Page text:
We recommend that all retailers use good quality photos. The product title should also be unique. If you have a quick look at the Archiduchesse website you will see imaginative names are used (Aubergine, Bleu Canard, Gris cons de pigeons etc.) to reel the customers in.
The total number of products appears between the breadcrumb trail (e.g. “there are X products”). This is the first piece of information that the visitor should see when landing on this page.
The filter (page numbering, sorting etc.) is at both the top and bottom of the category page for easy access whether the user is at the bottom or top of the page and if there is a long product list (scroll bar).
In terms of product listing on the Categories page, the display has been redesigned for a more user-friendly solution e.g. when comparing products. Perhaps you remember that the old design’s checkbox (multiple choice boxes to tick) was, clumsily, on the bottom right. The new theme’s checkbox is more visible and better positioned to the left of the product image.
The thumbshot is therefore ranked in order of importance: checkbox, image, title + description and lastly a box detailing the discount, price and “Add to Basket” button.
The product page layout is fairly standard with the photo on the top left and title, product description and features (colours, size, numbers etc.) on the right.
The product page should end with the Call to Action button “Add to Basket”.
This is an example of Eye Tracking or following the journey of the visitor’s eyes upon sight of the page. We read from left to right. The Z principle or the image below.
There is now a “Share on Facebook” link next to the product page. It is now essential to communicate via social networks (social commerce, F-Commerce).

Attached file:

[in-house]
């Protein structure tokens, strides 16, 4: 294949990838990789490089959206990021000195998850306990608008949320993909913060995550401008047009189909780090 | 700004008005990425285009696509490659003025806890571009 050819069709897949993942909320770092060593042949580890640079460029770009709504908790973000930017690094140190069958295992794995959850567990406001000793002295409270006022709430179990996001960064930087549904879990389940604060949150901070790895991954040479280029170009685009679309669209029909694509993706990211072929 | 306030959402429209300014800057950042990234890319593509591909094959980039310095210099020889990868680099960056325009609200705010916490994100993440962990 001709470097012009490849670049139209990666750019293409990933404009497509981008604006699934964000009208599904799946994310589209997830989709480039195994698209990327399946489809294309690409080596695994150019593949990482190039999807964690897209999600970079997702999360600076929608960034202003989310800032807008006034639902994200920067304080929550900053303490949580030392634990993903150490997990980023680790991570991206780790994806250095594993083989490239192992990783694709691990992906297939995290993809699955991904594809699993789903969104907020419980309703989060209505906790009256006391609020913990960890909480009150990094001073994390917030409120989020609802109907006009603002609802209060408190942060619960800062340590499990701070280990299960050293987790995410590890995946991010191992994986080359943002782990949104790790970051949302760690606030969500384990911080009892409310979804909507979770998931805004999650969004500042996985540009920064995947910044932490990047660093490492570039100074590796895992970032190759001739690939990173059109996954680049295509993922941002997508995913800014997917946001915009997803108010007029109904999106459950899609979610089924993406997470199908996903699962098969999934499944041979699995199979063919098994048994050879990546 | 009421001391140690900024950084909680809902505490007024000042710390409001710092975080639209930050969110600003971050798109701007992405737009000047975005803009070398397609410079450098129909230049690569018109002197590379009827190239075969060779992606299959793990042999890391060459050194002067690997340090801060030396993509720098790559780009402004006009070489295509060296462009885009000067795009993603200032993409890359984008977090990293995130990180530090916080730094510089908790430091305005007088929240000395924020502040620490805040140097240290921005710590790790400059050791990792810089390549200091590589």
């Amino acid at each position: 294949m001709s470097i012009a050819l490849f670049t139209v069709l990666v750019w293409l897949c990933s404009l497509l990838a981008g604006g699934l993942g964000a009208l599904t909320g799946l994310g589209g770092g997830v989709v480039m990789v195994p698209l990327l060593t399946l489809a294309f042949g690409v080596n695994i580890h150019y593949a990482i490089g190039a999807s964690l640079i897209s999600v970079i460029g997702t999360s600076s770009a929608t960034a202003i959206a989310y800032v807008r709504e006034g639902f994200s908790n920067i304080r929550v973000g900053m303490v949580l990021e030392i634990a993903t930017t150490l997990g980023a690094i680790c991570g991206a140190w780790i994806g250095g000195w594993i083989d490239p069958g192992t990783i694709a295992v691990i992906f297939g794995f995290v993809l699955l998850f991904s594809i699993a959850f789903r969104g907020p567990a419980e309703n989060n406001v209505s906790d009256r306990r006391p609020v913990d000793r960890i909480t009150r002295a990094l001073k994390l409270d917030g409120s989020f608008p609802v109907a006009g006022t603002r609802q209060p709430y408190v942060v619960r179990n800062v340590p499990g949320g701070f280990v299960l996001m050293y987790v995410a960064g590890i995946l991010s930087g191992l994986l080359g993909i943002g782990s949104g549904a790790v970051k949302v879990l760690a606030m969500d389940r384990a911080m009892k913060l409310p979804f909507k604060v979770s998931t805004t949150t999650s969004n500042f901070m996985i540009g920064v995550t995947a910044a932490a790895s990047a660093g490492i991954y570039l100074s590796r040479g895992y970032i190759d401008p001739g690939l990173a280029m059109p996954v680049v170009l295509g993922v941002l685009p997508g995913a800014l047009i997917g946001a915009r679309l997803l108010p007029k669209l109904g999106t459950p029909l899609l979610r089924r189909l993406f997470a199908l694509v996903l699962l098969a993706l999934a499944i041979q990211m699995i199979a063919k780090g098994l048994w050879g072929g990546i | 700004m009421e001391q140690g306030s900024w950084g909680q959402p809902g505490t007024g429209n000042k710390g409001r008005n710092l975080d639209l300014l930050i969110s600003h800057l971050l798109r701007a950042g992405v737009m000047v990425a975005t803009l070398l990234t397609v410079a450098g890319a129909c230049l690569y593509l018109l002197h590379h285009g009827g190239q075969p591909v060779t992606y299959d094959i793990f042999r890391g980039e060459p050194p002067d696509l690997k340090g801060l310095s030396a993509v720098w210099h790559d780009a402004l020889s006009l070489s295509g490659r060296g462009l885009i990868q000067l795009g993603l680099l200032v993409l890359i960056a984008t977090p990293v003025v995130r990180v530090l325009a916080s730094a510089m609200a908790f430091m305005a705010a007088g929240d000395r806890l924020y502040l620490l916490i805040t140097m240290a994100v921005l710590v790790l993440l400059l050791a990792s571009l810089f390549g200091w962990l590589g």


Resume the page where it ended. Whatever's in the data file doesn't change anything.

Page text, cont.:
The page template is 2/3 and 1/3 unlike the rest of the website.
We needed a lot of space for this page.
The panel to the right of the checkout must be kept for customer confidence, payment security or even a recommended purchase.
There’s still lots to buy once you’re at the checkout It’s what we call cross-selling or up-selling and is a great way to add more to the average shopping basket!
Another important point: The payment procedure stages must be detailed at each stage right up to payment. The user must feel supported and that the process is quick.
This isn’t the time to put your customer off so treat them like royalty!
Calling all fans of web design, ergonomics and user experience, we would like to recommend an excellent article in Smashing Magazine on the topic: http://www.smashingmagazine.com/2010/01/15/progress-trackers-in-web-design-examples-and-best-design-practices/
The creative process is coming to life. The project is not complete at this stage. The designers, integrators and developers work together for the perfect result. Each participant’s limitations should be considered. Everybody works towards the theme’s success.
We hope that you get the most out of this new standard theme!
We look forward to hearing your feedback to improve the project.